Revisiting the Flawed Nature of Shrek The Third

Reece Napierski

It is no easy task to stick out in the open sewer that is the American film industry. Most films pass into relative obscurity only a few years after their release, yet some continue to touch the hearts and minds of people around the world forever. The seminal Shrek franchise is among these select few, elite films to have evolved from simple movies to cultural staples of modern humanity. 

Shrek has been lauded as the voice of a generation; these tales of magic, whimsy, and onions have continued to entertain and teach millions despite their advanced age. Shrek, Shrek Two, and Shrek Forever After produced an iconic cast of characters. Talking animals and magical creatures, side by side, referencing early mid 2000s popular culture. It was nearly the perfect beast. 

Unfortunately, Shrek the Third blights the series’ otherwise spotless record. It does nothing to support the franchise’s overarching story, differentiate itself from its predecessors, or contribute to the Shrek compendium. Much like the Third Battle of Ypres, the Third Shrek was an avoidable, costly mistake and a severe blow to Scottish national pride. Accordingly, it should be stricken from the Shrek canon and forgotten in its entirety. 

Like the other installments of the Shrek series, the Third attempts to introduce new characters such as Merlin the Wizard, Arthur and Shrek’s children. Unfortunately, none of these new entries into the Shrek universe are particularly compelling. Arthur, another heir to the throne of Far, Far Away which Shrek recently inherited, is winey and unlikable. Merlin, a poverty-stricken wizard on verge of psychosis that Shrek and Arthur find living in the woods, is redundant comedy relief.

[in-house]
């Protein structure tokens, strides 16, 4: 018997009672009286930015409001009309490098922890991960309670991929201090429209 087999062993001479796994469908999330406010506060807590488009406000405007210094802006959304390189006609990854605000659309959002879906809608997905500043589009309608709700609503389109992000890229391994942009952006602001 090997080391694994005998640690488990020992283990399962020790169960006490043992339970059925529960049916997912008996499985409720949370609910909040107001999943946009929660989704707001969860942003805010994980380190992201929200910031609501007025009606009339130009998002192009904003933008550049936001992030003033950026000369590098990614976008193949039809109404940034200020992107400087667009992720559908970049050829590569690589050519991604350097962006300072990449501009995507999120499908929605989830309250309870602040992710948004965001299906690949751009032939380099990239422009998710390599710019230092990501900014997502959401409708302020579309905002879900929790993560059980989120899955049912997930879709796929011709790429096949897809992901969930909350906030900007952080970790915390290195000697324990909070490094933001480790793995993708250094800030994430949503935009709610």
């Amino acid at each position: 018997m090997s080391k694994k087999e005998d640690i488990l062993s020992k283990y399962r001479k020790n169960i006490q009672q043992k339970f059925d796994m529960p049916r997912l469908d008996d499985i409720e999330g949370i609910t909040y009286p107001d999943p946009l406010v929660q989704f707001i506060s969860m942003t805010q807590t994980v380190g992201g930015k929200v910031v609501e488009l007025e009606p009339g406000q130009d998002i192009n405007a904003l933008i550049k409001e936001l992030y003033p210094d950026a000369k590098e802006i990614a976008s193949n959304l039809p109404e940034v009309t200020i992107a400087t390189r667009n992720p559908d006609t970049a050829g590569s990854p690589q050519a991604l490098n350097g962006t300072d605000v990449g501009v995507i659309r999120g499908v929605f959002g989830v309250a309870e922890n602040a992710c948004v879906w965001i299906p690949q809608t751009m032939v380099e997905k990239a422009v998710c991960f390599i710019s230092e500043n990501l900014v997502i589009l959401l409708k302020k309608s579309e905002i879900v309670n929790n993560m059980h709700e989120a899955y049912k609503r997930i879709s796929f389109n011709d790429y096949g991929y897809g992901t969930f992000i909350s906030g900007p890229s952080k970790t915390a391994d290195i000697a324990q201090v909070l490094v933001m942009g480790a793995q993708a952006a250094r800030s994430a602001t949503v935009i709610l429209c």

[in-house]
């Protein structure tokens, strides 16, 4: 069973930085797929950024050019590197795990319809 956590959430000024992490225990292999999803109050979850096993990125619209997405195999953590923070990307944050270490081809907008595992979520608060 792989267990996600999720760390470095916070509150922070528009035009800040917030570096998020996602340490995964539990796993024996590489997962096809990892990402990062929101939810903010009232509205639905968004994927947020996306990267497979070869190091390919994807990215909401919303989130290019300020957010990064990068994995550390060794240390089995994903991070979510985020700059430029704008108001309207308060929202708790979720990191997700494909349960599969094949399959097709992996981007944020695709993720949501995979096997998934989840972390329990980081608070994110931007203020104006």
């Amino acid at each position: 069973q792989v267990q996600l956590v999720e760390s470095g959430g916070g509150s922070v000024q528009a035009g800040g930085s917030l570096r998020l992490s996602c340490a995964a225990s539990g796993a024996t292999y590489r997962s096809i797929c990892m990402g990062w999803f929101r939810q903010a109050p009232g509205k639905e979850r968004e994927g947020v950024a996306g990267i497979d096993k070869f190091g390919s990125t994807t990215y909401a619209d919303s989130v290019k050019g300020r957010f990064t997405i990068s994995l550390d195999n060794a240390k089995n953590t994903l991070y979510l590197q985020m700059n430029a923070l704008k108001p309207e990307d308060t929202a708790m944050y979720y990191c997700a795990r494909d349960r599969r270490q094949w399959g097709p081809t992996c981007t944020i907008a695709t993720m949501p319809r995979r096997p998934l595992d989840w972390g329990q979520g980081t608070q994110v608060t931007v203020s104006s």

The redundancy and number of roles and characters is also a major issue afflicting the film. Shrek the Third expects the audience to follow the exploits of a staggering twenty-eight characters, an absurd expectation for a movie that is aimed at children on the left-hand side of the bell curve. Out of these characters, a baffling twenty-two are purely for comic relief and serve no role in advancing the greater story.

The overabundance of comedic relief is disappointment to many fans who come see Shrek for its heart and soul. Not just its comedic chops. The comedy in Shrek the Third doesn’t feel in service of the story as much as it does a distraction that there is very little of it. The film also doesn’t contribute to the Shrek Universe. It once again utilizes Prince Charming as the antagonist, who was already defeated in the previous film. The Shrek franchise has always been known for its rogue’s gallery; the Fairy God Mother, Lord Farquaad, Rumpelstiltskin, all classic villains of the silver screen. Shrekheads have come to expect consistent innovation from the series and the reuse of Prince Charming is a spit in the face to fans. 

The real villain of Shrek the Third clearly should have been Shrek’s impending fatherhood and the political crisis he was causing by trying to abdicate the throne of his kingdom. The other new characters, Shrek and Fiona’s offspring, are disturbing to look at and complete affronts to better judgement. They scare children and adults alike and are by far the most compelling of the new characters. 

Shrek the Third is entirely superfluous. Its events make the events of the Shrek Two irrelevant by returning Shrek to his swamp, the only difference being now he has his horrible offspring. Both of these developments are then covered in the opening of Shrek Forever After. So, what exactly was the purpose of Shrek the Third? We never see Arthur or Merlin again and Shrek Forever After takes place in a reality in which Shrek doesn’t have grotesque children. Why even bother introducing them as new characters? Shrek the Third should never have been made and to this day I am surprised it was. From a studio that has produced such hit classics as Shark Tale, Boss Baby and The Croods, Shrek the Third is a serious misstep. Even Abominable, DreamWorks newest film, despite being communist Chinese propaganda, is superior to Shrek the Third because at least it believes in something. 

Shrek the Third is the Konstantin Chernenko of cinema. It is a sickly film that is rendered superfluous by its successors, is easily forgotten, and does little to improve or expand the Shrek lore and universe. Shrek, Shrek Two, and Shrek Forever After are better films in every single regard. Shrek the Third is an embarrassing misstep in an otherwise perfect record of laughs, gasps, and Ogre themed fun. We can only hope that Shrek the Third is discarded into the ash heap of history and forgotten by all sooner than later. The quicker Shrek can return to the masterpiece installments that the audience has grown accustom to the better off humanity will be in the long run. I rate Shrek the Third four out of five bags of popcorn.